Her mum wanted to refer her to a hearing specialist, but her dad, now beginning to see the signs of the gift, managed to talk his wife out of the idea. He had kept his abilities secret from his wife; the only person, other than Layla’s paternal grandmother, who would share the secret would be Layla. By the age of eight it became too much; Layla felt as though she was going insane. One day she crept into her mum and dad’s bedroom and took her mum’s knitting set out from under the bed. She freed a needle from the ball of wool and placed the pointed end into her ear. She closed her eyes and prepared to push the needle deeper inside.

A strong, rough grip took hold of her arm. She opened her eyes and looked up to see her dad. She dropped the knitting needle and burst into tears, burying her head in his chest.

That night, Mr Thorne told his daughter everything she needed to know about her legacy.




That night’s performance was an act, something for the old ladies. They probably knew it was an act, but they still loved it and they still paid to see it. It was all just an act… that was, of course, until the rude interruption. The problem Layla had with her gift was that she couldn’t control it – there was no on or off switch, and she could never predict when someone would visit her from the other side, or who they would be. When they did arrive, they would often take control of her body – hence the schizophrenic behaviour. As she grew older, she found that, with a little perseverance, she could shake them loose. And, more often than not, she would often forget the whole incident once the spirit had delivered its message and departed. Sometimes a few snippets would stay with her, but more often than not it was total amnesia. That was, of course, until last night.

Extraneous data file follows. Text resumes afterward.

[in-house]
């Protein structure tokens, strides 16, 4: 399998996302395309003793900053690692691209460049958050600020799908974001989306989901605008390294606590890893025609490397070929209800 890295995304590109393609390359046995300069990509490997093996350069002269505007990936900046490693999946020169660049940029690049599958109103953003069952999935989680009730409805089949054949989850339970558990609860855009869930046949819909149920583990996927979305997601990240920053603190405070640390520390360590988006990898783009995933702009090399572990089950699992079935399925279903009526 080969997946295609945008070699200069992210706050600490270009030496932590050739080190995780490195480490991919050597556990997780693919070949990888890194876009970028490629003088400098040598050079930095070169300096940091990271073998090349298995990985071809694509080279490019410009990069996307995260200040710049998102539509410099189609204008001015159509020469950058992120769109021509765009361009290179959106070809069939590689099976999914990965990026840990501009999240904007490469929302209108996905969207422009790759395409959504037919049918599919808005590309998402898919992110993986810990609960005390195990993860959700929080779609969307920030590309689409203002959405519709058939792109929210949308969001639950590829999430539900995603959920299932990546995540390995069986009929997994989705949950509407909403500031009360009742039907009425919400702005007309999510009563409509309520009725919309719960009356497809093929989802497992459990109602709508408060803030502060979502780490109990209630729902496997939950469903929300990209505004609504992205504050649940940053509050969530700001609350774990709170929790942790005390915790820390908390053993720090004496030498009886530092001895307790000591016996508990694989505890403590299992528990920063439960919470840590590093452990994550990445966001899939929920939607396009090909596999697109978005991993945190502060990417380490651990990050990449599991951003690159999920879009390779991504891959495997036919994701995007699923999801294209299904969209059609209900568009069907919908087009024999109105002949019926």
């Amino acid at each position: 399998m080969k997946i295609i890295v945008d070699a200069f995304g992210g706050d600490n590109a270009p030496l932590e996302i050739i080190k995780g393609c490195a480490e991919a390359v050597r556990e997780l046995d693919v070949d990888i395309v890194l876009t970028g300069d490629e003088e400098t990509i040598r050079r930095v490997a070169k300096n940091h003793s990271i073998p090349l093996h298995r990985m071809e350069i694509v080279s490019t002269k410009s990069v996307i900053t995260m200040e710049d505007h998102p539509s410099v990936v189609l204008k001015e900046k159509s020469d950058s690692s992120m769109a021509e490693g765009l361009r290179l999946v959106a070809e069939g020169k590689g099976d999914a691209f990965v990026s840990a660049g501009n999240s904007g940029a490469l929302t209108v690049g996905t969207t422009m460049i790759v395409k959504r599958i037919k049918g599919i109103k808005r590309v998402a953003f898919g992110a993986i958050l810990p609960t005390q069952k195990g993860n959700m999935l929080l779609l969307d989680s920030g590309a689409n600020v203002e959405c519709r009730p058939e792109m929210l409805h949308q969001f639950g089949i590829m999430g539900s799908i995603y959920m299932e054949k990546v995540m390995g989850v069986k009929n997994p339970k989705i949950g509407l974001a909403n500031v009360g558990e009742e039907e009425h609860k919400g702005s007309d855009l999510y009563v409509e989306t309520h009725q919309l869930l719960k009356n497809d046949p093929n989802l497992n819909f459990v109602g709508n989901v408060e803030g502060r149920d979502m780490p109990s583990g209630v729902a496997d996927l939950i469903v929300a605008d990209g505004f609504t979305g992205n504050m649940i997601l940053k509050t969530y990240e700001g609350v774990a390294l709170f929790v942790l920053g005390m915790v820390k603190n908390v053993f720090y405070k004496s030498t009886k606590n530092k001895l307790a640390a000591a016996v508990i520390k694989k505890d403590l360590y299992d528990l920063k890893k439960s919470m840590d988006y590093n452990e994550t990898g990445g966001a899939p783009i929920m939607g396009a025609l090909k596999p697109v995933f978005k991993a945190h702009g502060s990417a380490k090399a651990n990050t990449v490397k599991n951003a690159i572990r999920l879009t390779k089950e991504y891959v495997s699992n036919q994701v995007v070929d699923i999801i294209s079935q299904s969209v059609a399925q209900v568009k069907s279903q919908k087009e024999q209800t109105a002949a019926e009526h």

All through the night she was plagued by nightmares; images of a young man trapped somewhere he shouldn’t be. He was being chased by what she could only describe as shadows. Her instinct told her that this wasn’t the same man who had come to her in the Rosie Crown. Perhaps he was the mysterious Joe.

She woke up in a cold sweat, her silk bedsheets sodden. Then there was a whisper in her ear, and the image of a man materialised at the foot of her bed. He was perhaps a little younger than she was, and his appearance told her that he had been through something traumatic.

Blood seeped through a circular wound in the centre of his chest; as droplets of blood fell, they disappeared into the ether. His face was scratched and dirty, and Layla noticed that his right hand had been severed at the wrist. His right leg was bare below the knee, where the trouser leg had been torn, and deep lacerations circled his ankle. He approached, sat on the edge of the bed and began to tell her a story. She nodded in agreement at what was being said, but her heart rate didn’t settle.